The University of Tennessee at Chattanooga

Lupton Fund to bring British economist to campus

Conventional Wisdom About Globalization Turned on its Head by Philippe Legrain

“Although a heightened risk of global terror may require some changes to our way of life,” writes Philippe Legrain in the foreword to OPEN WORLD, “it does not imply that we have to barricade ourselves behind national borders.” Legrain’s new book about globalization dispels many of the myths that cloud debate on this urgent economic issue. The former trade and economic correspondent for the Economist will speak on the UTC campus on Monday, January 26 at 7 p.m. in the Raccoon Mountain Room of the University Center. His visit is free and open to the public, and it is sponsored by the Lupton Renaissance Fund. In September 2001, John T. and Alice Lupton provided UTC the largest unrestricted cash gift to public higher education in Tennessee to support campus transformation.

A renowned economist in Britain, Legrain argues that although globalization is generally a good thing, it is not perfect, and that we can improve on it. OPEN WORLD: The Truth About Globalization will be published this month by Ivan R. Dee, Chicago.

Legrain maintains that the idea and practice of globalization have been misrepresented by political activists who fail to understand its workings. Globalization, he insists, is neither a label for Americanization nor an excuse for worldwide corporate domination, and it does not eliminate local cultures or make governments irrelevant.

“Here’s a paradox about globalization,” he writes. “While many Americans fear that it threatens their jobs, their freedom, and their way of life, people elsewhere are paranoid that it reinforces America’s global dominance and imposes American ways on them. Americans fret that their jobs are being shipped to Mexico, but Mexicans quake that they cannot compete with America’s economic might. While many in Washington, D.C., think multilateral organizations like the World Trade Organization (WTO) curtail Americans’ freedom to frame their own laws, many Parisians view the WTO as an instrument for stamping American rules on the world. And whereas foreigners fume that they are being force-fed McDonald’s, Coke, and Hollywood films, many Americans worry that their national identity is fracturing into an alienating multiculturalism.”

“Surely, though,” Legrain continues, “all these concerns can’t be justified? Or is the closer economic, political, and cultural interaction between far-off people and places that is now known as ‘globalization’ really driving America and the rest of the world to rack and ruin? Don’t despair. Globalization is not the bogeyman it is made out to be.”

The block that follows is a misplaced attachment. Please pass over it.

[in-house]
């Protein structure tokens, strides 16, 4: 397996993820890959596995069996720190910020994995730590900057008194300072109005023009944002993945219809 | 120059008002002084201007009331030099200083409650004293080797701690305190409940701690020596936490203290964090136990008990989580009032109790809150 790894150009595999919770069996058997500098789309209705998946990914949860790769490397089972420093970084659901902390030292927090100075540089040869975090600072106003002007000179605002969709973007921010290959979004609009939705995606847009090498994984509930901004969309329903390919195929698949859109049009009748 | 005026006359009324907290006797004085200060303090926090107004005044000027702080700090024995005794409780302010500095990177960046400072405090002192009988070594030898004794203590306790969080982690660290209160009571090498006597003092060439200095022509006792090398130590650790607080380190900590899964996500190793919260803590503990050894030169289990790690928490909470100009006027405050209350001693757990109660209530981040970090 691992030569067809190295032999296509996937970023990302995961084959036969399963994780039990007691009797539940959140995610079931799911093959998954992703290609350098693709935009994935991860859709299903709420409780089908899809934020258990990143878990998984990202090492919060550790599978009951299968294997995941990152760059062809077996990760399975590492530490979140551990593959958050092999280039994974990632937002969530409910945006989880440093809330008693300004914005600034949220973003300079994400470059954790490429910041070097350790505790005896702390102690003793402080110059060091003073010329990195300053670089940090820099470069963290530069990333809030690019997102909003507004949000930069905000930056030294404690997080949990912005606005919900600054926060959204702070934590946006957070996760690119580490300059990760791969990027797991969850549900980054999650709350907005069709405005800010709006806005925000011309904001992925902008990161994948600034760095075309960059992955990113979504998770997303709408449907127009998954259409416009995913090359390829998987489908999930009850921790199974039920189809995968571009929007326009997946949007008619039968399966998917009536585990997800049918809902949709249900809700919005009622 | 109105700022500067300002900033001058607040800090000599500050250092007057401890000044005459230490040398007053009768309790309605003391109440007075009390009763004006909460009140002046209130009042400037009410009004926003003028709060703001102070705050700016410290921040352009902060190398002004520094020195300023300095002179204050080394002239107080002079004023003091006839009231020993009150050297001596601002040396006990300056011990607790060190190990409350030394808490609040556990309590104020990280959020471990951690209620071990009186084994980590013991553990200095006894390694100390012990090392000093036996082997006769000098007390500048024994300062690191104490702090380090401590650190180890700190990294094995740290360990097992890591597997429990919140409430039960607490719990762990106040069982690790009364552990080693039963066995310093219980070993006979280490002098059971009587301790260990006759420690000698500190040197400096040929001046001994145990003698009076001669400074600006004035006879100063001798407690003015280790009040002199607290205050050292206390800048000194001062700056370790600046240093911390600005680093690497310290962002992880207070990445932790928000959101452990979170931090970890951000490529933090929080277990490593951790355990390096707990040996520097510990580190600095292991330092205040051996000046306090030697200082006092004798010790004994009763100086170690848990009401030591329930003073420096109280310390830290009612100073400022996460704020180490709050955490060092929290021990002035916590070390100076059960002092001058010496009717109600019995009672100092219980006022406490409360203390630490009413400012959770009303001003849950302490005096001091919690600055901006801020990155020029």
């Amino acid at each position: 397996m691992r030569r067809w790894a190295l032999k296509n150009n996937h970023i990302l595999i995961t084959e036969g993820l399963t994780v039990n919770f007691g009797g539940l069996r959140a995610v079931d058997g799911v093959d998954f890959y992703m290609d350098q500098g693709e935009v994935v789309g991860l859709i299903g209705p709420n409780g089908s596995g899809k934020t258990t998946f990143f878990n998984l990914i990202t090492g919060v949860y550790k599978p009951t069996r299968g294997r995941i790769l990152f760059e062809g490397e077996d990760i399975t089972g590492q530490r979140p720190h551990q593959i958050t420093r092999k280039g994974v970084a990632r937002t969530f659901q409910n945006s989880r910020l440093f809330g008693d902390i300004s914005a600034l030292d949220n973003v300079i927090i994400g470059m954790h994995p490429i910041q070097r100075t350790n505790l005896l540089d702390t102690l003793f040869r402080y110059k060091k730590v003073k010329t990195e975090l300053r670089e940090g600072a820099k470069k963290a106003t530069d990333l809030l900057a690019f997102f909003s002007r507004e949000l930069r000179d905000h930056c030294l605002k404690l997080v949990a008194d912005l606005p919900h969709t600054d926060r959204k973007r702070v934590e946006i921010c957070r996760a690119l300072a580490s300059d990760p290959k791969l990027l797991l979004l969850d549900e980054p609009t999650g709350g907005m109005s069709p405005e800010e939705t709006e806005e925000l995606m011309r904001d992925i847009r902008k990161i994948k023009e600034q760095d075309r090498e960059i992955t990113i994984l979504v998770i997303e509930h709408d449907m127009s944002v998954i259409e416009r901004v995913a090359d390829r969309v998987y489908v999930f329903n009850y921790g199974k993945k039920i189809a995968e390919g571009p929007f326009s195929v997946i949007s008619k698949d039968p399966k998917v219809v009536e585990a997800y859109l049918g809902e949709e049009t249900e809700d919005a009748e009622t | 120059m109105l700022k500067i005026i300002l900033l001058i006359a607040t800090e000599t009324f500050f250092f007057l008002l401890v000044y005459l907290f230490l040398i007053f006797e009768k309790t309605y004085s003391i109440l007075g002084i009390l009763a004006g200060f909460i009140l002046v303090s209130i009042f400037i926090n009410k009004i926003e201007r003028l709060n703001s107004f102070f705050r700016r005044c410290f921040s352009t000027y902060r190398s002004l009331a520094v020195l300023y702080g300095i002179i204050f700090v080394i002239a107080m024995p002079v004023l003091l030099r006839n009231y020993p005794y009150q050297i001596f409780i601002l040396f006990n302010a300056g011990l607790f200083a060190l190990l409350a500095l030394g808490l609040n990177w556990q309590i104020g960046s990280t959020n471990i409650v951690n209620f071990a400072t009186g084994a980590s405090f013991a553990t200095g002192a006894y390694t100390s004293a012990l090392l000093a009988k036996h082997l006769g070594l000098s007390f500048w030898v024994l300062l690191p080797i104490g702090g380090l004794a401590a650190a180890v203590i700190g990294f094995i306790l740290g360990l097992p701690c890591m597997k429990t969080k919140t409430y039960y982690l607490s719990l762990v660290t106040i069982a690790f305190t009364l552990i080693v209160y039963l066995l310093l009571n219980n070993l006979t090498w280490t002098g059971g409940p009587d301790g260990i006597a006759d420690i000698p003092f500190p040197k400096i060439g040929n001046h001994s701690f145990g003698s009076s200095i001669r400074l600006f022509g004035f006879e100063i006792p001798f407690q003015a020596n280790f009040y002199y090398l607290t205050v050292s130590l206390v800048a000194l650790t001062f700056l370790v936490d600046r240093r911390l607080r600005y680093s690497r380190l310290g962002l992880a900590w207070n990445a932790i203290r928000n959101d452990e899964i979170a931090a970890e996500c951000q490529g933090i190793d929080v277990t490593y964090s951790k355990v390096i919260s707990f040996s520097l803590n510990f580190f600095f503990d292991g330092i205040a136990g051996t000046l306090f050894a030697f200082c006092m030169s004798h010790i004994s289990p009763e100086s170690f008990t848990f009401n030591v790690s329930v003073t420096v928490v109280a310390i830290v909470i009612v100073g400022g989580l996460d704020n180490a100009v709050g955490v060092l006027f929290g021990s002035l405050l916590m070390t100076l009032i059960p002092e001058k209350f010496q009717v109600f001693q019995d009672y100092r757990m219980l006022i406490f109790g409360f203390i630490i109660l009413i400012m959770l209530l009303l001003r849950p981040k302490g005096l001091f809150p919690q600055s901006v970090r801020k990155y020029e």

Legrain argues that national security is compatible with people, goods, and money zipping around the globe with ease. It does not prevent--or undermine the case for--American companies cutting their costs by making shoes in poor countries, for instance, and thus providing Americans with cheaper shoes and people in poor countries with jobs that better their lives.

In addition, Legrain argues that foreign trade and investment help poor countries catch up with rich ones: look at China, South Korea, and other Asian countries. Nor does inequality necessarily breed terrorism: witness black Africa. But in so far as poverty creates the conditions in which terrorists thrive, the answer is more globalization, not less. What he finds striking about the Middle East, despite its oil exports, is how closed off from the global economy it is.

Reassessing the pros and cons, Mr. Legrain finds no real foundation for the alarm that globalization has generated among a variety of protest groups. His compellingly readable and balanced evaluation analyzes all the major forces in the economic equation--workers, companies, governments, national economies, industry and agriculture, patents and profits, money and finance--and makes a clear case that we are free to choose our future and to shape globalization for the benefit of all.

Philippe Legrain is a freelance economics writer, who previously served as special adviser to Mike Moore, the then director-general of the World Trade Organization. Before that, he was trade and economics correspondent for the Economist. He has also written for the Financial Times, the Wall Street Journal Europe, New Republic, Foreign Policy, and The Chronicle Review, among other publications. Legrain holds a first-class honors degree in economics and a masters in politics of the world economy, both from the London School of Economics. He is thirty years old and lives in London.